Kentucky is consistently one of the cheapest places to live in the United States, particularly when it comes to food. Residents here pay about 9% less for food than anywhere else in the country, and housing and transportation costs are also quite low. The median home here in the Bluegrass State costs about $146,000. Like many states, you’ll find areas where living costs are even cheaper. Louisville is one example. If you’re looking for work, Kentucky offers opportunities in industries like agriculture, energy, and health care.

See also: Moving to Kentucky – Cost of Living and Relocation Tips

13. Ohio

Average cost of living index: 91.6
Average cost of living: $3,673
Median household income: $56,602
Median home price: $145,700
Median Rent: $1,000

Ohio

The Buckeye State has some of the most affordable housing and health care anywhere in the United States. This is especially true in cities like Cincinnati, Columbus, and Cleveland, where you can easily find an apartment for $1,000 or less. In fact, in parts of Cleveland the rent can drop significantly lower. If you have an entrepreneurial spirit, the state is also well-known as a powerful incubator for businesses. The state is well-known for employing young creatives and tech-savvy college grads. The well-regarded Columbus College of Art and Design is partly to thank for the state’s booming creative industry.

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See also: 15 Reasons to Move to the Midwest | Moving to Ohio – Relocation Guide

14. West Virginia

Average cost of living index: 93.1
Average cost of living: $4297
Median household income: $46,711
Median home price: $96,400
Median Rent: $725

West Virginia

Food and utilities are especially low in West Virginia, with costs about 9% lower than anywhere in the United States. Housing is also extremely affordable, with the median home price coming in at just $96,400 which is well below the national average. The economy in West Virginia is one of the fastest growing in the country, and the state is also home to stunning outdoor spaces that are perfect for hiking, fishing, or rock climbing. Washington, D.C. is a nearby metropolitan center, which is great news for history buffs or anyone who might want a career in government or public service. In fact, many people who work in Washington, D.C. live in parts of West Virginia(The Mountain State) and commute to Washington, D.C., where the cost of living is significantly higher.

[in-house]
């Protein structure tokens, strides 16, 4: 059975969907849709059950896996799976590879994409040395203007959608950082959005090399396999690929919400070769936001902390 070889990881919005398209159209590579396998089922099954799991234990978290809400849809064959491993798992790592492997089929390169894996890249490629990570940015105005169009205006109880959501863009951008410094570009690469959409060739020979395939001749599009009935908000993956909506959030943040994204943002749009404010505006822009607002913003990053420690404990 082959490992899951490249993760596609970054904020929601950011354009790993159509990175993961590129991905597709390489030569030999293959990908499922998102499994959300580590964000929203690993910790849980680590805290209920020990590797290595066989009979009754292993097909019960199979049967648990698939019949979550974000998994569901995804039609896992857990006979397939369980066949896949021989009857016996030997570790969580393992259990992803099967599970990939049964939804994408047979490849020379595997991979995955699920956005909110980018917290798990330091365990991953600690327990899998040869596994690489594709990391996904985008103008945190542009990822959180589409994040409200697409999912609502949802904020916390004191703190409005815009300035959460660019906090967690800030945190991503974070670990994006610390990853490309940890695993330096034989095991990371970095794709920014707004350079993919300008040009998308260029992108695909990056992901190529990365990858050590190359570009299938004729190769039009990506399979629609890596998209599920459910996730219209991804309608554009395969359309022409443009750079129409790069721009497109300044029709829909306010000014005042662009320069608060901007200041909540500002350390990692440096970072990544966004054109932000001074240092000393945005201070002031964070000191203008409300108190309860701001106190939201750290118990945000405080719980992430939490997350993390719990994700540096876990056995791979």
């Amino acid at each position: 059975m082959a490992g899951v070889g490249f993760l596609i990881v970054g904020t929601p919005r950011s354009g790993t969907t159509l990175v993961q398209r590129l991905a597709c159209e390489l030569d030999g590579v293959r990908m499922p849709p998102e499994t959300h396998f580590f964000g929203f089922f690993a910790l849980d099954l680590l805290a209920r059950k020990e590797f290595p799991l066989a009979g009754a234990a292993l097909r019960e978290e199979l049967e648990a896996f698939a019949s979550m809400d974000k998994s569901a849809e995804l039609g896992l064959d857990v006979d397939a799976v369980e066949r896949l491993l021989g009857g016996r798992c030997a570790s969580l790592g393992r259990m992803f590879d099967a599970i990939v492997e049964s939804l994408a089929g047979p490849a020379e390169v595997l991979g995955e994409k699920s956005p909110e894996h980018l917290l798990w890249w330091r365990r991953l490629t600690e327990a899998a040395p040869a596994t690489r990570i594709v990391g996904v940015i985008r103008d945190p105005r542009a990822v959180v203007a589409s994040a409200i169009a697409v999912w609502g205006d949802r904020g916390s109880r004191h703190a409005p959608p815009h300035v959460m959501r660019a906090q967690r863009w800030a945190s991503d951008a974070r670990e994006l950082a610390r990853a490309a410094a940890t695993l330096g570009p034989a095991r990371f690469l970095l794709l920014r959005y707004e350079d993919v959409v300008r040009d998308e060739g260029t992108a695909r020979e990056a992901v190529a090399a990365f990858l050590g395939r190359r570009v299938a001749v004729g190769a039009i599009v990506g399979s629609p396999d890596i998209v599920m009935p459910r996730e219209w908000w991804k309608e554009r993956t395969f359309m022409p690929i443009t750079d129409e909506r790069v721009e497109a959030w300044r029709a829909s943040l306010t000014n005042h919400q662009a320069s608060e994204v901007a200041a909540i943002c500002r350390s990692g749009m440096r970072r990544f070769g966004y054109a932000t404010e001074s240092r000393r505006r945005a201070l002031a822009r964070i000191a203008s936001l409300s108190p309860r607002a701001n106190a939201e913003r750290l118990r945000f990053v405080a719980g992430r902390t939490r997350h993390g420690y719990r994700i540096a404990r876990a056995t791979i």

See also: 13 Reasons to Move to the Southeast

15. Texas

Average cost of living index: 92.3
Average cost of living: $4,133
Median household income: $46,711
Median home price: $130,800
Median Rent: $725

Texas

Last but not least on the list is the second biggest state in the country. Texas has a strong economy and an abundance of employment opportunities, and housing and utilities being among some of the cheapest in the country. The median home cost here is about $130,800, and health care is also lower in cost than average. Because the state is so vast, you’ll find some places that are more expensive than others, but even some of the larger cities are surprisingly affordable. For example, Dallas has housing costs that are well below the national average. One of the biggest benefits to Texas is variety. Dallas and Houston have you covered if you prefer a large, urban environment. If beach living is your dream, Corpus Christi is surprisingly affordable. The median home price here in the Lone Star State is $195,000. For a more rustic lifestyle, El Paso offers stunningly beautiful outdoor spaces and a cost of living well below the national average.

See also: Moving to Texas | Best Movers in Texas

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How Are the Cheapest States in the US Determined?